The range and quality of food available to us now is simply amazing. Visit any supermarket and take in the cornucopia of foods to choose from, fresh or processed. And yet a new trend is emerging: modern malnutrition. It happens where a person’s diet is technically adequate, and yet they develop the chronic diseases of modern society.
I suspect that modern malnutrition comes from eating too much food that has been processed beyond recognition. Breakfast is a great example. You can now eat breakfast on the run, with biscuits or as a drink, or at the drive-through takeaway. You can even have all your food for the week prepared by a commercial kitchen and delivered to your door in separately packaged meals.
It’s easy, that’s true. You don’t have to make time to chop and cook vegetables, or shop, making sure that you use them before they perish. No cooking time. No need to plan your meals. Really convenient.
But with each stage of processing, food loses some of its nutrition, especially water soluble vitamins like C and the B Group, which are depleted by light, heat and time. Minerals are lost too, and elbowed out of the food by empty fillers and taste enhancers. For example, the most nutritious strawberry is one which you pick off the bush and eat immediately. Leave it for a few days and its lost a lot of vitamin content. Process that strawberry into jam, and only the taste reminds you that it was once a very healthy fruit.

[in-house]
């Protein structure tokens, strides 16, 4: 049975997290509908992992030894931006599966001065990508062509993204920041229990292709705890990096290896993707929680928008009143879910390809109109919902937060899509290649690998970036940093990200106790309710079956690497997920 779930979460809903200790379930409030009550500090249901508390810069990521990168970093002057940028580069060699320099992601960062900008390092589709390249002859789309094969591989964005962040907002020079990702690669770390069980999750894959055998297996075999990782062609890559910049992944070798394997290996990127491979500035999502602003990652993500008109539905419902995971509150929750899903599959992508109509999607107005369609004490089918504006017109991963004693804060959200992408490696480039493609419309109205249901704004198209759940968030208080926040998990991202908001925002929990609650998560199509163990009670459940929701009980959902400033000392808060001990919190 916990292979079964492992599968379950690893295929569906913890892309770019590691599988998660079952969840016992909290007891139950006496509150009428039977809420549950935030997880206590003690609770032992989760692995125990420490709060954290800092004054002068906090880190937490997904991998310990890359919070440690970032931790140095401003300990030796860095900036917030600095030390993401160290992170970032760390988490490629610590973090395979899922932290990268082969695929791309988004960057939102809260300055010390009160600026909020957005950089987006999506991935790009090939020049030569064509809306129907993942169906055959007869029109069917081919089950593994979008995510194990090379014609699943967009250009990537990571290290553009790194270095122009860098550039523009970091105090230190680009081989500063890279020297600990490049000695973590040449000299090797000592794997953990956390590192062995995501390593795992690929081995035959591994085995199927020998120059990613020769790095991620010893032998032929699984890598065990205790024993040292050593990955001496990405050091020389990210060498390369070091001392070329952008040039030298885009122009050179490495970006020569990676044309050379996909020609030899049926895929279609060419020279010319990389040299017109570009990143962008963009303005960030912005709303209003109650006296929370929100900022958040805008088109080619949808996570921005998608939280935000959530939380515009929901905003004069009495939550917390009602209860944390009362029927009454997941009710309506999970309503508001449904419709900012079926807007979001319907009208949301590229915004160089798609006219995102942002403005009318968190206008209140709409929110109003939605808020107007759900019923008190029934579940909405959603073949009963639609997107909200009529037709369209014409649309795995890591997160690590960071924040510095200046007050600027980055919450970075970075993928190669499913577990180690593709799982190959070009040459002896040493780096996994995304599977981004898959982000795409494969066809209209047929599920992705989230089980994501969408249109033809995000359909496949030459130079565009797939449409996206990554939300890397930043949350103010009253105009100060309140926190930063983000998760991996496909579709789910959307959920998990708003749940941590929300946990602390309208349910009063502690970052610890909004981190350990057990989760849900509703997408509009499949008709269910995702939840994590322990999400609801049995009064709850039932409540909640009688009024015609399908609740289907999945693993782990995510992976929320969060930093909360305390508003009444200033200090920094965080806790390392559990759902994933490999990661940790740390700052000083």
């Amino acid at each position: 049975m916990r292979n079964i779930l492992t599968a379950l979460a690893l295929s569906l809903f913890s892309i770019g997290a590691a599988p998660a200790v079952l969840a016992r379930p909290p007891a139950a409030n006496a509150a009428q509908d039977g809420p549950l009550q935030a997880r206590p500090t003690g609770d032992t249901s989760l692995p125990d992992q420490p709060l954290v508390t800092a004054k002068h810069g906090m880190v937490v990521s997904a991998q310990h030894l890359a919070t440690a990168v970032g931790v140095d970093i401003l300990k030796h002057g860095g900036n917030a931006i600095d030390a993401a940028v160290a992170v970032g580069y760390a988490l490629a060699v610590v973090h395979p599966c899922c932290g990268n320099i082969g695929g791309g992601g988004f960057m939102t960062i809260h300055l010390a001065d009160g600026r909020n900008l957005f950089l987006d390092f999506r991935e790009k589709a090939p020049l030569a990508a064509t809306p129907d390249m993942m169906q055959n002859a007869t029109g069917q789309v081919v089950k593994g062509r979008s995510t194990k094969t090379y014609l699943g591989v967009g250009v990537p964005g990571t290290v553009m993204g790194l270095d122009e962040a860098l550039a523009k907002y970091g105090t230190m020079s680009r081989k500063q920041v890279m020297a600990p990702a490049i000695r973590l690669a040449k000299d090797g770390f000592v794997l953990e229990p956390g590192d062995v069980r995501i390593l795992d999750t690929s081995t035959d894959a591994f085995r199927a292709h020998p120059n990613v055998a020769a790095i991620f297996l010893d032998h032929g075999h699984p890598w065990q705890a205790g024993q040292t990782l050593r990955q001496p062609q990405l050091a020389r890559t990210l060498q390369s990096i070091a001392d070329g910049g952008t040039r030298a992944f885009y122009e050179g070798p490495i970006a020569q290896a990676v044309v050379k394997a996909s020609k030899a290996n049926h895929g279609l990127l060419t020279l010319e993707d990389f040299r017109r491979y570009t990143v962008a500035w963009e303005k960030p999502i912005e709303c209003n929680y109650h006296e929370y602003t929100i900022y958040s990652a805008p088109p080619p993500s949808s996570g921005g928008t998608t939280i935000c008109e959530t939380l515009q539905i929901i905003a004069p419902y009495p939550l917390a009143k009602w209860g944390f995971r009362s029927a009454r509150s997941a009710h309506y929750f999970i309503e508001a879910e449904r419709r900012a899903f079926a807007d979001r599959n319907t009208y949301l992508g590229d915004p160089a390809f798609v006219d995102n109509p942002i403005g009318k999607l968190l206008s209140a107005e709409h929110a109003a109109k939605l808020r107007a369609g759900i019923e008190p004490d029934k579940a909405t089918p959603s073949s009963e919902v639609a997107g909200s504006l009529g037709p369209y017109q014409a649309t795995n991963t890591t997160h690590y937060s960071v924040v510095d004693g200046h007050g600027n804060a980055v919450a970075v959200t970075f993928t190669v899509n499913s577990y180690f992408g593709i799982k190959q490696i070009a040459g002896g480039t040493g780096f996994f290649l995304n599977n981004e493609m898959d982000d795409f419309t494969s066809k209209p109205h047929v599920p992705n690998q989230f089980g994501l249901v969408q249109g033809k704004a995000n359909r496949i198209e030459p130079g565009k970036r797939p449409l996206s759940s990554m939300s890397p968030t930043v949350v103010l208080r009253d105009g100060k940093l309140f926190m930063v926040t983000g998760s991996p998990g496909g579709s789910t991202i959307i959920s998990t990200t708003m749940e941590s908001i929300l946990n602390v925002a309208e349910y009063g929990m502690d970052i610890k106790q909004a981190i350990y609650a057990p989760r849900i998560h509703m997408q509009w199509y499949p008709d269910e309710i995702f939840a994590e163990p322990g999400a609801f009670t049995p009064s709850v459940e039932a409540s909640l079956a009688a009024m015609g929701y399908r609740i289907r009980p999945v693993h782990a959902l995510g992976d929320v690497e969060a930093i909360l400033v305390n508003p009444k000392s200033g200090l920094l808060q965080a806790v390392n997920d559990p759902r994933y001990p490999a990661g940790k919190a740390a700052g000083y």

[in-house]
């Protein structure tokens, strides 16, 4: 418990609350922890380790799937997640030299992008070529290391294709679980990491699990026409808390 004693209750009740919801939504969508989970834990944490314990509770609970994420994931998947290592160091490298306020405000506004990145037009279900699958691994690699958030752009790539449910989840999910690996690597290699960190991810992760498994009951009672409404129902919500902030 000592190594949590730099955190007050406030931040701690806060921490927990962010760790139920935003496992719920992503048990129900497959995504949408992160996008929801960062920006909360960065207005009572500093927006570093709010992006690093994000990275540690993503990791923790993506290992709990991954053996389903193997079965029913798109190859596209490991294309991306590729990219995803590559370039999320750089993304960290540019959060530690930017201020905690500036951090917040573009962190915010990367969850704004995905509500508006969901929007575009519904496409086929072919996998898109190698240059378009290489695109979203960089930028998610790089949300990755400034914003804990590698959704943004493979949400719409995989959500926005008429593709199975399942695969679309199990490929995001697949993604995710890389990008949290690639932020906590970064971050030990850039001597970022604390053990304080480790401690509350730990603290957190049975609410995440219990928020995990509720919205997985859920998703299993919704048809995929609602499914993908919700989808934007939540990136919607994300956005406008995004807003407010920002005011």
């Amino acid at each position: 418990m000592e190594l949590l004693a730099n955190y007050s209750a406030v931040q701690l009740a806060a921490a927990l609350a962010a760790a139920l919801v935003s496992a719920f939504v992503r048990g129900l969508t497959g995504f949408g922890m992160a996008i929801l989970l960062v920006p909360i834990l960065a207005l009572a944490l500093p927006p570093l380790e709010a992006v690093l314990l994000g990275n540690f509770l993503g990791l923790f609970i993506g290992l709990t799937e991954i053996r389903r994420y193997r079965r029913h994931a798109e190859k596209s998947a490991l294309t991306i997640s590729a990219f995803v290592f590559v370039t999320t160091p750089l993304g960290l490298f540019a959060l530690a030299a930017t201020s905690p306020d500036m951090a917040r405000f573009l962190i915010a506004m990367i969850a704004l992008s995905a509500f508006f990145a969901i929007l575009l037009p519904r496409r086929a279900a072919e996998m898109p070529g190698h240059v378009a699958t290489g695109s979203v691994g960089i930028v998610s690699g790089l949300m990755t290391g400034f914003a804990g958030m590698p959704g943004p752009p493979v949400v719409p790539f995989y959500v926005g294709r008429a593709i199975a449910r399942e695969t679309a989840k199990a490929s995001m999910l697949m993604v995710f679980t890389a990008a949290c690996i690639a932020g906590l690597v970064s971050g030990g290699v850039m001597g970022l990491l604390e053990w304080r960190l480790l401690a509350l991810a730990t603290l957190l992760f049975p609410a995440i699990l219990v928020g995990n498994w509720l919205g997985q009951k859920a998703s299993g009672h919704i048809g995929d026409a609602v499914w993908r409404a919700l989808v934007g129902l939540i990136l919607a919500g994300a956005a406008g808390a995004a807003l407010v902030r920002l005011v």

Each stage of processing also removes a little more of the ‘life force’ of a food; the term naturopaths refer to as the health-promoting power of a food.
If you have slipped into eating too much of your food in its processed form, here are some simple steps to get your nutrition back on track.
First, eat real food for breakfast (boiling an egg takes just three minutes); or heat up some leftover savoury mince. Yes, you will need to get out of bed a few minutes earlier; so turn off the TV and switch off the internet earlier to get enough sleep.
Next, switch to the ultimate fast snack foods: Fresh fruit and fresh nuts. Toss some into your bag for when hunger pangs strike, and keep a stash of dried fruit and nuts in your desk drawer. They will save you from the highly processed snack bars.
Dust off that slow cooker to have a home cooked hot meal ready for you in the evening. All you have to do is steam some greens to go with it. Even better, cook double and freeze a meal for another evening when you get home feeling “too tired to cook”.
Planning works: Take 30 minutes once a week to outline what you’ll eat for the coming week; take the list with you to the supermarket.
Try eating just real food for a few weeks and see how much your sense of wellbeing improves.